Probably acquired for use in Telegraphy courses run at the Ballarat SChool of Mines between 1875 and 1893.
Telegraph relays amplified electrical signals in a telegraph line. Telegraph messages traveled as a series of electrical pulses through a wire from a transmitter to a receiver. Short pulses made a dot, slightly longer pulses a dash. The pulses faded in strength as they traveled through the wire, to the point where the incoming signal was too weak to directly operate a receiving sounder or register. A relay detected a weak signal and used a battery to strengthen the signal so that the receiver would operate.
This relay was made by the firm of Charles T. and John N. Chester, two brothers who successfully partnered in New York City. Charles (1826-1880) founded the firm and provided the expert telegraphy knowledge while John (1820-1871) kept the books and managed the business operations.(http://americanhistory.si.edu/collections/search/object/nmah_706518, accessed 25/01/2018)
Electromagnetic relay device used in telegraphy. The working parts mounted on a brass plate, attached to a wood base. Equipped with four terminal posts. Adjustable contactor mechanism.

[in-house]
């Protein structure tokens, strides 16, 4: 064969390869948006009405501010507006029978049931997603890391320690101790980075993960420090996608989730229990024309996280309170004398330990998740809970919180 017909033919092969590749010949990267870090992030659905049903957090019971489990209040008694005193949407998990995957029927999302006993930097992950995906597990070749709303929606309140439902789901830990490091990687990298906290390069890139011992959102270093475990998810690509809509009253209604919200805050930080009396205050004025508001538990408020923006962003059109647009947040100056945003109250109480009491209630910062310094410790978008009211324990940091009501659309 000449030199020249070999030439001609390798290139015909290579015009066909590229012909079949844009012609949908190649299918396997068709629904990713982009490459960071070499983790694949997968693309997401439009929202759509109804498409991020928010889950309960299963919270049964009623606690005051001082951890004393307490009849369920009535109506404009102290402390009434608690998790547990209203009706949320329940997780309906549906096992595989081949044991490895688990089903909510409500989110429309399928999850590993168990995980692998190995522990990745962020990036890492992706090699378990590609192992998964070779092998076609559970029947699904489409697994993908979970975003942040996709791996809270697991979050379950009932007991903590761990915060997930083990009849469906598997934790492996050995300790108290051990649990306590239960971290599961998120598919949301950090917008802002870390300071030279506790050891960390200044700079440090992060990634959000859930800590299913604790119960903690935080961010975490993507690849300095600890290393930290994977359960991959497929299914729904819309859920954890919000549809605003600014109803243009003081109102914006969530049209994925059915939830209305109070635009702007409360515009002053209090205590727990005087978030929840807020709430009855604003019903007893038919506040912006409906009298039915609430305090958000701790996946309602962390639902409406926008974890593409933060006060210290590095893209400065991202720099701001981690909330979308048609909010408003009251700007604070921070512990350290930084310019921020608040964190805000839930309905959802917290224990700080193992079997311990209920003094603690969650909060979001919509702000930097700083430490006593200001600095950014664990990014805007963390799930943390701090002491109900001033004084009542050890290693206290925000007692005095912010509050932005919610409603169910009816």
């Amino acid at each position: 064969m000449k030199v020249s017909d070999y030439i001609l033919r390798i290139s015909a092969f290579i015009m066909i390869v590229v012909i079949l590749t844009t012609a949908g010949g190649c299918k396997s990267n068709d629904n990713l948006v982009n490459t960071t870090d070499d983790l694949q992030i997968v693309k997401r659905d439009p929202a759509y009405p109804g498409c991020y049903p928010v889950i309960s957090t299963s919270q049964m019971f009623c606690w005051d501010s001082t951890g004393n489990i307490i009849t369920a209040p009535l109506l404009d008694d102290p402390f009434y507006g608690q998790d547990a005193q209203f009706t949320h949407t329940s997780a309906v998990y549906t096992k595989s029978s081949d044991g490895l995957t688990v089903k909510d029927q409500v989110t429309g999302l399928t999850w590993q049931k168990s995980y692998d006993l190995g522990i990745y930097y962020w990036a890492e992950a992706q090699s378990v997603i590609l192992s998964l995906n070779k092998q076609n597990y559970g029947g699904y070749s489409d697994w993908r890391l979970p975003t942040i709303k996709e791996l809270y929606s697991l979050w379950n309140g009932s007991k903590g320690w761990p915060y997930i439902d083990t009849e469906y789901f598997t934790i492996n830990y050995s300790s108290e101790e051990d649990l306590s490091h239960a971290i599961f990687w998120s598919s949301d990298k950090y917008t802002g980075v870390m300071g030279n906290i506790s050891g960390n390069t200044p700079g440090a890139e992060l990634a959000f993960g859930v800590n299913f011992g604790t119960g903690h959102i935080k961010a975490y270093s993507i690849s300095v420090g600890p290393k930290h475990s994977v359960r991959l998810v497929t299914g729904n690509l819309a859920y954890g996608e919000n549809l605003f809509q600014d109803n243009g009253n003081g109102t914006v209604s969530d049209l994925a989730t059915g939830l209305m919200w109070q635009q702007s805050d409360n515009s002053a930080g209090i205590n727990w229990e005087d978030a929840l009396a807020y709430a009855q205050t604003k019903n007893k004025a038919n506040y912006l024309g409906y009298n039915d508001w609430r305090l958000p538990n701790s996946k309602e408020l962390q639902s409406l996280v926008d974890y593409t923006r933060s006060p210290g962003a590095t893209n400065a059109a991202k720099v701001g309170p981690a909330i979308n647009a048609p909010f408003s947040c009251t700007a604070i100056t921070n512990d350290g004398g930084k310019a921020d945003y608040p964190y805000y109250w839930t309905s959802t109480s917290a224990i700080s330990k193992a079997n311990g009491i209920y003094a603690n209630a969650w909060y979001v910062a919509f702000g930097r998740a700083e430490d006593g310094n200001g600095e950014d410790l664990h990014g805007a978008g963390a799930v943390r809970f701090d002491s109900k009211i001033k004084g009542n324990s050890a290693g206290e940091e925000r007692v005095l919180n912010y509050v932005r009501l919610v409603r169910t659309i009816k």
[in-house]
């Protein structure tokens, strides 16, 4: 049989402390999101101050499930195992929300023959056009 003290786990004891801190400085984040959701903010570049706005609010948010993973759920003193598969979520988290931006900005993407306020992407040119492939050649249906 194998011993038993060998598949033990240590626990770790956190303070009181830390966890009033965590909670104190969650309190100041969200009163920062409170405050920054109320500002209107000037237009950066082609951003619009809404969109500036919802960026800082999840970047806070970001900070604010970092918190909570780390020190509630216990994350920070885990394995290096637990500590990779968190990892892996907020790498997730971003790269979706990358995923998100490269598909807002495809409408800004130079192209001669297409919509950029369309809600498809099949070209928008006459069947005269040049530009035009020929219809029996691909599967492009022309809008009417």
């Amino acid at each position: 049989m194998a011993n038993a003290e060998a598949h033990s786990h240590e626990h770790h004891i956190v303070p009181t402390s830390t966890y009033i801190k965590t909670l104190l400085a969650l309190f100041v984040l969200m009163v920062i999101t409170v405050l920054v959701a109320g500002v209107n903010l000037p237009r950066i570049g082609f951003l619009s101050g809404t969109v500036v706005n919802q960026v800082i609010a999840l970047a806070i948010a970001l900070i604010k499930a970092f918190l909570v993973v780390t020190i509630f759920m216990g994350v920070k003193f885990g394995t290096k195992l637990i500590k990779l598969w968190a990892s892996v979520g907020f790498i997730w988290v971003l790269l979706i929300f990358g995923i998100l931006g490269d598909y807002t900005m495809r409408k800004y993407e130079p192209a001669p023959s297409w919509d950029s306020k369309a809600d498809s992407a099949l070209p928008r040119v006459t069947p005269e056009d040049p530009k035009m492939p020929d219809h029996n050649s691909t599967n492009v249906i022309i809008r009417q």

This electromagnetic Relay Device was used in Telegraphy at the Ballarat School of Mines. After a special meeting of the Ballarat SChool of Mines Council in 1874, a decision was made to offer instruction in Telegraphy, a subject not directly related to mining. Telegraphy was taught by W.P. Bechervaise, postmaster at Ballarat. On 07 October 1874 the Ballarat Courier correspondent reprted on Telegraphic training: "... these classes ... are a snare and a delusion, as there is scarcely the remotest chance of obtaining employment when the examination has been passed."